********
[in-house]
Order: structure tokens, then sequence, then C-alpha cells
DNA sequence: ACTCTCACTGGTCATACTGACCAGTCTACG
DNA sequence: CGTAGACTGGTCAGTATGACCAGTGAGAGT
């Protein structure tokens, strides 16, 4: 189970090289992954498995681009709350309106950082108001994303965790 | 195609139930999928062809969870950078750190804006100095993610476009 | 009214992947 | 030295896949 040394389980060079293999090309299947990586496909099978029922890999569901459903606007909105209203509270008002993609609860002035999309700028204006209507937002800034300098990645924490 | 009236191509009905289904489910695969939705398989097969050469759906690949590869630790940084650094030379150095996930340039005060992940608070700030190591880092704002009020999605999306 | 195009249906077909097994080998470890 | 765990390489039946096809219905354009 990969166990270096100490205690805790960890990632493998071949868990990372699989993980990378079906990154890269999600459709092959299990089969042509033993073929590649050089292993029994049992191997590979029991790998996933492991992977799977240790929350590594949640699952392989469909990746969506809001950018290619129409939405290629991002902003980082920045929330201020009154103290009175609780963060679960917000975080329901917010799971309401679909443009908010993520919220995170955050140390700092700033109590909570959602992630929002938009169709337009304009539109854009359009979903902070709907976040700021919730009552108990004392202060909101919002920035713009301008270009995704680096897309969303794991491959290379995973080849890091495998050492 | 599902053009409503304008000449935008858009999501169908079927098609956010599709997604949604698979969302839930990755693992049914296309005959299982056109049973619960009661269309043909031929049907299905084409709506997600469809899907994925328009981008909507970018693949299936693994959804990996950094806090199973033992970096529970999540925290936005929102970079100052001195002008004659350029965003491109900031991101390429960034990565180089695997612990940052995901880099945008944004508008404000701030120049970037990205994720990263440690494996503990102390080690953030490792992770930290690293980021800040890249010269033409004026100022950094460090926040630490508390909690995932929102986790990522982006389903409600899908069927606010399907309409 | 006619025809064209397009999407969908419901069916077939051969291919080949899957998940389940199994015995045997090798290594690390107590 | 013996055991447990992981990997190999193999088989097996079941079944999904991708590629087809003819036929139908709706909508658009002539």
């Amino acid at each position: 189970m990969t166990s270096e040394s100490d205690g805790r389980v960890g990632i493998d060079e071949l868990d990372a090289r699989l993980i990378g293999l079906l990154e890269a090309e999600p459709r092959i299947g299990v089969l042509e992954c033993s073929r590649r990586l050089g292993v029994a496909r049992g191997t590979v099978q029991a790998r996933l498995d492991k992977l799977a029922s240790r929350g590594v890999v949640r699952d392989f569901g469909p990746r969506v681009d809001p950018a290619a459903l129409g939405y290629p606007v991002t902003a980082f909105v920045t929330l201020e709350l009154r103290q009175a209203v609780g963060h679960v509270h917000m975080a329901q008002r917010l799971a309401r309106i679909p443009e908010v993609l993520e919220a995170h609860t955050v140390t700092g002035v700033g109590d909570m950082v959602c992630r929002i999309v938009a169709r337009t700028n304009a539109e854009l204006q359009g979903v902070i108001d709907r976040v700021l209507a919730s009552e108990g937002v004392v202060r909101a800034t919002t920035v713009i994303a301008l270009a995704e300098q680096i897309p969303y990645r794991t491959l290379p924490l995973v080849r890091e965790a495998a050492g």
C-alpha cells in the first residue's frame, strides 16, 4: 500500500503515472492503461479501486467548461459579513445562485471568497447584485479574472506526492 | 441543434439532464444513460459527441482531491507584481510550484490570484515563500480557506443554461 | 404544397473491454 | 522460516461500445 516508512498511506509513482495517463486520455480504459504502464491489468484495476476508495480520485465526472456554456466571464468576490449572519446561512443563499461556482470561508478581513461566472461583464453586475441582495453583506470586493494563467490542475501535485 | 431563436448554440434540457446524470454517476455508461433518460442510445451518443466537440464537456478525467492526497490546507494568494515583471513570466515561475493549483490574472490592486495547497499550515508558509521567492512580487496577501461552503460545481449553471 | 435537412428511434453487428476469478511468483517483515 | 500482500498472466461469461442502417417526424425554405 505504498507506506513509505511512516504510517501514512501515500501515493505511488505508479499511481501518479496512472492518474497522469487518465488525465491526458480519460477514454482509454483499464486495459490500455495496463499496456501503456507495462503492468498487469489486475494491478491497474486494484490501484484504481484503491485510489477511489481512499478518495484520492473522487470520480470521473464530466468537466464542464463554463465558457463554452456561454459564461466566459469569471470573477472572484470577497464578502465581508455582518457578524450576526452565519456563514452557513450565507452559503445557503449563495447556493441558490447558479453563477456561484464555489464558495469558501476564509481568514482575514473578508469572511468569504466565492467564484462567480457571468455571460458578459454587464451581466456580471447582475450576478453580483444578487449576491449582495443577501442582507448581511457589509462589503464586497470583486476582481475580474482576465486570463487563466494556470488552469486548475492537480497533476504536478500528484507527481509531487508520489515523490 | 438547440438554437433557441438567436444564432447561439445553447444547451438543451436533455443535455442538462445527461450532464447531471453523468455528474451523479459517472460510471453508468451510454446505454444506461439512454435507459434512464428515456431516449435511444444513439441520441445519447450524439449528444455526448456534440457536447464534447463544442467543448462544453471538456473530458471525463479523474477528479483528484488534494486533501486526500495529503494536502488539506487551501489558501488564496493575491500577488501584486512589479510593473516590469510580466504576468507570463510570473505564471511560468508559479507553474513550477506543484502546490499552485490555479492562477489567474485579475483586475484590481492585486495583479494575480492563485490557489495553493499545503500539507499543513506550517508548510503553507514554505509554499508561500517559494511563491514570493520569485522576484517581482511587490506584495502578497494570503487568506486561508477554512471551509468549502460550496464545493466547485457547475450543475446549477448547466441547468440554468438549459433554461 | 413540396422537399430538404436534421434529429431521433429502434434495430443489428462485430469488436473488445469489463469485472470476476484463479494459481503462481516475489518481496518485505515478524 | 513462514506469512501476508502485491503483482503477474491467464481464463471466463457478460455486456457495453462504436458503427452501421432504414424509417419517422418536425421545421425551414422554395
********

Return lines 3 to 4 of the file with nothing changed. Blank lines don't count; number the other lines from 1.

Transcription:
DNA sequence: ACTCTCACTGGTCATACTGACCAGTCTACG
DNA sequence: CGTAGACTGGTCAGTATGACCAGTGAGAGT